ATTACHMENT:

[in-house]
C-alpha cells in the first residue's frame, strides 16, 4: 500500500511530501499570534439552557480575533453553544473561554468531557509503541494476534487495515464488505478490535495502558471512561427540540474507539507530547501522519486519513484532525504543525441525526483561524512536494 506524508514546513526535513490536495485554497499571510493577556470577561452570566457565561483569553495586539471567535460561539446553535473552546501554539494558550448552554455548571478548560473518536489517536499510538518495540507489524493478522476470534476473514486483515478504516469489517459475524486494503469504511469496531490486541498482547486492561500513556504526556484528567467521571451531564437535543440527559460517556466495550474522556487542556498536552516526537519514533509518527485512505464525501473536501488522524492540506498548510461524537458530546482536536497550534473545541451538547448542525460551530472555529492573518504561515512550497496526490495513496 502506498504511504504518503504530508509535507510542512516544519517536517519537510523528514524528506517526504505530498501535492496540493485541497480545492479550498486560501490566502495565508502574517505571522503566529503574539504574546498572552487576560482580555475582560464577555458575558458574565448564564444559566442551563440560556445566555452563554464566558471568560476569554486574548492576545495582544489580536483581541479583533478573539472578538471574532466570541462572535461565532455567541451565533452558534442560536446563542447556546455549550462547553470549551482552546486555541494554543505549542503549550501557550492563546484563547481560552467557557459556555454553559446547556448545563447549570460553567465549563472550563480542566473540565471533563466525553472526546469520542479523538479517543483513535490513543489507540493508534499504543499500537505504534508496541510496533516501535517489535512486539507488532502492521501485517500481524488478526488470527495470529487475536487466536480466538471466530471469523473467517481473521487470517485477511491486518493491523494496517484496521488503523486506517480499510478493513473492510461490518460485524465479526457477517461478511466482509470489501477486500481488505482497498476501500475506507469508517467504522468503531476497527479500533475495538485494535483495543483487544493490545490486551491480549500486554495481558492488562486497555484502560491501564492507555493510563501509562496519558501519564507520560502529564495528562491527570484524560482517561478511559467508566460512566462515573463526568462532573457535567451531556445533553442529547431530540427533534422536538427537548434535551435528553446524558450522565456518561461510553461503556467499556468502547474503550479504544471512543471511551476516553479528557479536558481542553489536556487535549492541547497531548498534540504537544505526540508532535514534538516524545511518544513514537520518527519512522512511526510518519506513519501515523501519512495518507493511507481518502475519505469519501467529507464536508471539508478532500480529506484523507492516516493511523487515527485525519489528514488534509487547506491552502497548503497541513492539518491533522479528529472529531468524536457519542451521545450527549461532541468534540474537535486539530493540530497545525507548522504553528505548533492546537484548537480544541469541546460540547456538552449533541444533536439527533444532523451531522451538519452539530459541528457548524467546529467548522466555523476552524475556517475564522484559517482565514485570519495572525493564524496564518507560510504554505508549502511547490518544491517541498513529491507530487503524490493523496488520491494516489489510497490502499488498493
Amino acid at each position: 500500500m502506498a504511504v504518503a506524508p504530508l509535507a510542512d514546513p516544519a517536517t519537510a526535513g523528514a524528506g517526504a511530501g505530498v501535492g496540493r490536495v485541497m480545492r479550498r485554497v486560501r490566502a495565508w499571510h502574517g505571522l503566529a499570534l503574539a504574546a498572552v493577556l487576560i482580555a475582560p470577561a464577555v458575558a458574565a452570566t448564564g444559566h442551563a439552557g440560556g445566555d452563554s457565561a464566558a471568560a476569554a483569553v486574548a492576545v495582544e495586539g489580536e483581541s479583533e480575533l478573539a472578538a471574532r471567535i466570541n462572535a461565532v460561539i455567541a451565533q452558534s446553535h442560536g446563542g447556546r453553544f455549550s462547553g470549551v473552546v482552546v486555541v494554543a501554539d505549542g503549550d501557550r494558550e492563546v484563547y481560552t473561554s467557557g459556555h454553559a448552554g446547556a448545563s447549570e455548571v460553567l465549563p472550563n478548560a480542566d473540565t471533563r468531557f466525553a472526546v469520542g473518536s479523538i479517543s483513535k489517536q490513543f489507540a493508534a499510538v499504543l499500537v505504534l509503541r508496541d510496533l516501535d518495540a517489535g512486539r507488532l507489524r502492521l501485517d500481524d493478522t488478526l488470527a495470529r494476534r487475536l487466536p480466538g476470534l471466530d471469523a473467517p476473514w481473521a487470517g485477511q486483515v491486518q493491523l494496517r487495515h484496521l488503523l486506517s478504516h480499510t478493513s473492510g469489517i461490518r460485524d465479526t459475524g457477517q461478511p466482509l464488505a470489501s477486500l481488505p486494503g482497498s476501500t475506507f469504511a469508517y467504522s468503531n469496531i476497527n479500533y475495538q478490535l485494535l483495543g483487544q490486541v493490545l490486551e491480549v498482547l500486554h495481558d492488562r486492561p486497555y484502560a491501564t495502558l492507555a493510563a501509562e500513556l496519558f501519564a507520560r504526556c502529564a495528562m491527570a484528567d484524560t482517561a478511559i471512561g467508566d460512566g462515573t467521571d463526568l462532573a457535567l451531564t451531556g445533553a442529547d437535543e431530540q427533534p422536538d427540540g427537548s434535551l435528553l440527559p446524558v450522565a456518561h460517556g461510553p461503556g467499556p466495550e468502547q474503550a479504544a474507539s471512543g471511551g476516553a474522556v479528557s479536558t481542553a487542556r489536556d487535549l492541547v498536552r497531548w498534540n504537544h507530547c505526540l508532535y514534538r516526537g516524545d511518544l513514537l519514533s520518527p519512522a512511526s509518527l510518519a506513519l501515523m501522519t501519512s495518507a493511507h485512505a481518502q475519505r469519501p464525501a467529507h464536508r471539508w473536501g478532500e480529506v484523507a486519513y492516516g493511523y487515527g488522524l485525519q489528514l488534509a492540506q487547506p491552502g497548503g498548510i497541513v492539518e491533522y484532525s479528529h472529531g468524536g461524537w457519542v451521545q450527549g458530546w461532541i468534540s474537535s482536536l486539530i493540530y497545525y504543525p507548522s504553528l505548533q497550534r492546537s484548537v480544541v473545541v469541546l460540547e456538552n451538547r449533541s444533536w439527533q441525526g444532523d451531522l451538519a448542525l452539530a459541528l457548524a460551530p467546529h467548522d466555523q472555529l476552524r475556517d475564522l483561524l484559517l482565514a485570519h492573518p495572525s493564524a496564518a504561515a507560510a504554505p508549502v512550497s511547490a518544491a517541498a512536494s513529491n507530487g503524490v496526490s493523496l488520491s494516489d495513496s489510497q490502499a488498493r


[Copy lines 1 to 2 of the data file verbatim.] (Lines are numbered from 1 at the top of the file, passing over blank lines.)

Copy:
[in-house]
C-alpha cells in the first residue's frame, strides 16, 4: 500500500511530501499570534439552557480575533453553544473561554468531557509503541494476534487495515464488505478490535495502558471512561427540540474507539507530547501522519486519513484532525504543525441525526483561524512536494 506524508514546513526535513490536495485554497499571510493577556470577561452570566457565561483569553495586539471567535460561539446553535473552546501554539494558550448552554455548571478548560473518536489517536499510538518495540507489524493478522476470534476473514486483515478504516469489517459475524486494503469504511469496531490486541498482547486492561500513556504526556484528567467521571451531564437535543440527559460517556466495550474522556487542556498536552516526537519514533509518527485512505464525501473536501488522524492540506498548510461524537458530546482536536497550534473545541451538547448542525460551530472555529492573518504561515512550497496526490495513496 502506498504511504504518503504530508509535507510542512516544519517536517519537510523528514524528506517526504505530498501535492496540493485541497480545492479550498486560501490566502495565508502574517505571522503566529503574539504574546498572552487576560482580555475582560464577555458575558458574565448564564444559566442551563440560556445566555452563554464566558471568560476569554486574548492576545495582544489580536483581541479583533478573539472578538471574532466570541462572535461565532455567541451565533452558534442560536446563542447556546455549550462547553470549551482552546486555541494554543505549542503549550501557550492563546484563547481560552467557557459556555454553559446547556448545563447549570460553567465549563472550563480542566473540565471533563466525553472526546469520542479523538479517543483513535490513543489507540493508534499504543499500537505504534508496541510496533516501535517489535512486539507488532502492521501485517500481524488478526488470527495470529487475536487466536480466538471466530471469523473467517481473521487470517485477511491486518493491523494496517484496521488503523486506517480499510478493513473492510461490518460485524465479526457477517461478511466482509470489501477486500481488505482497498476501500475506507469508517467504522468503531476497527479500533475495538485494535483495543483487544493490545490486551491480549500486554495481558492488562486497555484502560491501564492507555493510563501509562496519558501519564507520560502529564495528562491527570484524560482517561478511559467508566460512566462515573463526568462532573457535567451531556445533553442529547431530540427533534422536538427537548434535551435528553446524558450522565456518561461510553461503556467499556468502547474503550479504544471512543471511551476516553479528557479536558481542553489536556487535549492541547497531548498534540504537544505526540508532535514534538516524545511518544513514537520518527519512522512511526510518519506513519501515523501519512495518507493511507481518502475519505469519501467529507464536508471539508478532500480529506484523507492516516493511523487515527485525519489528514488534509487547506491552502497548503497541513492539518491533522479528529472529531468524536457519542451521545450527549461532541468534540474537535486539530493540530497545525507548522504553528505548533492546537484548537480544541469541546460540547456538552449533541444533536439527533444532523451531522451538519452539530459541528457548524467546529467548522466555523476552524475556517475564522484559517482565514485570519495572525493564524496564518507560510504554505508549502511547490518544491517541498513529491507530487503524490493523496488520491494516489489510497490502499488498493